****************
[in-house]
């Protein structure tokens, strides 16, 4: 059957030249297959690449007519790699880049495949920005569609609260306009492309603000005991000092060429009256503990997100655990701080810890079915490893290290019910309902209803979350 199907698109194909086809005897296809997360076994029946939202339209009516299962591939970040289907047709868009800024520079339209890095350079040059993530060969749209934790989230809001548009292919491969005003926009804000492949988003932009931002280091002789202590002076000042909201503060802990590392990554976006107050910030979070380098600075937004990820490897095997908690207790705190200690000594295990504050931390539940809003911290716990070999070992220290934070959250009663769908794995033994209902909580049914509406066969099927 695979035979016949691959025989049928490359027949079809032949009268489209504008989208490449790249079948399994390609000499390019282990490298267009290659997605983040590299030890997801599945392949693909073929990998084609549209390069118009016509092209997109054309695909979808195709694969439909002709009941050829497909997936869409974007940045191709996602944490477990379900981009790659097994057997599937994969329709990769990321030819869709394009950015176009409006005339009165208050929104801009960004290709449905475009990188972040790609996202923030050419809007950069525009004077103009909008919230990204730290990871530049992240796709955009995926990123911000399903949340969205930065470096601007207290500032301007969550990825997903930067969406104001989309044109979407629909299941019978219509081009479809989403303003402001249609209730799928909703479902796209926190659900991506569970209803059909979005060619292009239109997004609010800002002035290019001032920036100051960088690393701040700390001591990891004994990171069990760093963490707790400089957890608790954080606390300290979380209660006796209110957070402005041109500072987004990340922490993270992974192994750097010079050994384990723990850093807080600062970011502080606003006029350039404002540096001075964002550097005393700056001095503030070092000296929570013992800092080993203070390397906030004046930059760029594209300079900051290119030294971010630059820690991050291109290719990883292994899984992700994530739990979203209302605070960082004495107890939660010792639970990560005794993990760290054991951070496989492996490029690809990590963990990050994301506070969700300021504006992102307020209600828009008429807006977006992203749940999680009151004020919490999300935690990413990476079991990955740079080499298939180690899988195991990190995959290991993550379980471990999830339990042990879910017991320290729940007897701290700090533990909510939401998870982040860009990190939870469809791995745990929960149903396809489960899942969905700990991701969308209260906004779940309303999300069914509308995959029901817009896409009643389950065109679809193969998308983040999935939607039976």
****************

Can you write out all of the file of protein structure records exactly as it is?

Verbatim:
[in-house]
């Protein structure tokens, strides 16, 4: 059957030249297959690449007519790699880049495949920005569609609260306009492309603000005991000092060429009256503990997100655990701080810890079915490893290290019910309902209803979350 199907698109194909086809005897296809997360076994029946939202339209009516299962591939970040289907047709868009800024520079339209890095350079040059993530060969749209934790989230809001548009292919491969005003926009804000492949988003932009931002280091002789202590002076000042909201503060802990590392990554976006107050910030979070380098600075937004990820490897095997908690207790705190200690000594295990504050931390539940809003911290716990070999070992220290934070959250009663769908794995033994209902909580049914509406066969099927 695979035979016949691959025989049928490359027949079809032949009268489209504008989208490449790249079948399994390609000499390019282990490298267009290659997605983040590299030890997801599945392949693909073929990998084609549209390069118009016509092209997109054309695909979808195709694969439909002709009941050829497909997936869409974007940045191709996602944490477990379900981009790659097994057997599937994969329709990769990321030819869709394009950015176009409006005339009165208050929104801009960004290709449905475009990188972040790609996202923030050419809007950069525009004077103009909008919230990204730290990871530049992240796709955009995926990123911000399903949340969205930065470096601007207290500032301007969550990825997903930067969406104001989309044109979407629909299941019978219509081009479809989403303003402001249609209730799928909703479902796209926190659900991506569970209803059909979005060619292009239109997004609010800002002035290019001032920036100051960088690393701040700390001591990891004994990171069990760093963490707790400089957890608790954080606390300290979380209660006796209110957070402005041109500072987004990340922490993270992974192994750097010079050994384990723990850093807080600062970011502080606003006029350039404002540096001075964002550097005393700056001095503030070092000296929570013992800092080993203070390397906030004046930059760029594209300079900051290119030294971010630059820690991050291109290719990883292994899984992700994530739990979203209302605070960082004495107890939660010792639970990560005794993990760290054991951070496989492996490029690809990590963990990050994301506070969700300021504006992102307020209600828009008429807006977006992203749940999680009151004020919490999300935690990413990476079991990955740079080499298939180690899988195991990190995959290991993550379980471990999830339990042990879910017991320290729940007897701290700090533990909510939401998870982040860009990190939870469809791995745990929960149903396809489960899942969905700990991701969308209260906004779940309303999300069914509308995959029901817009896409009643389950065109679809193969998308983040999935939607039976």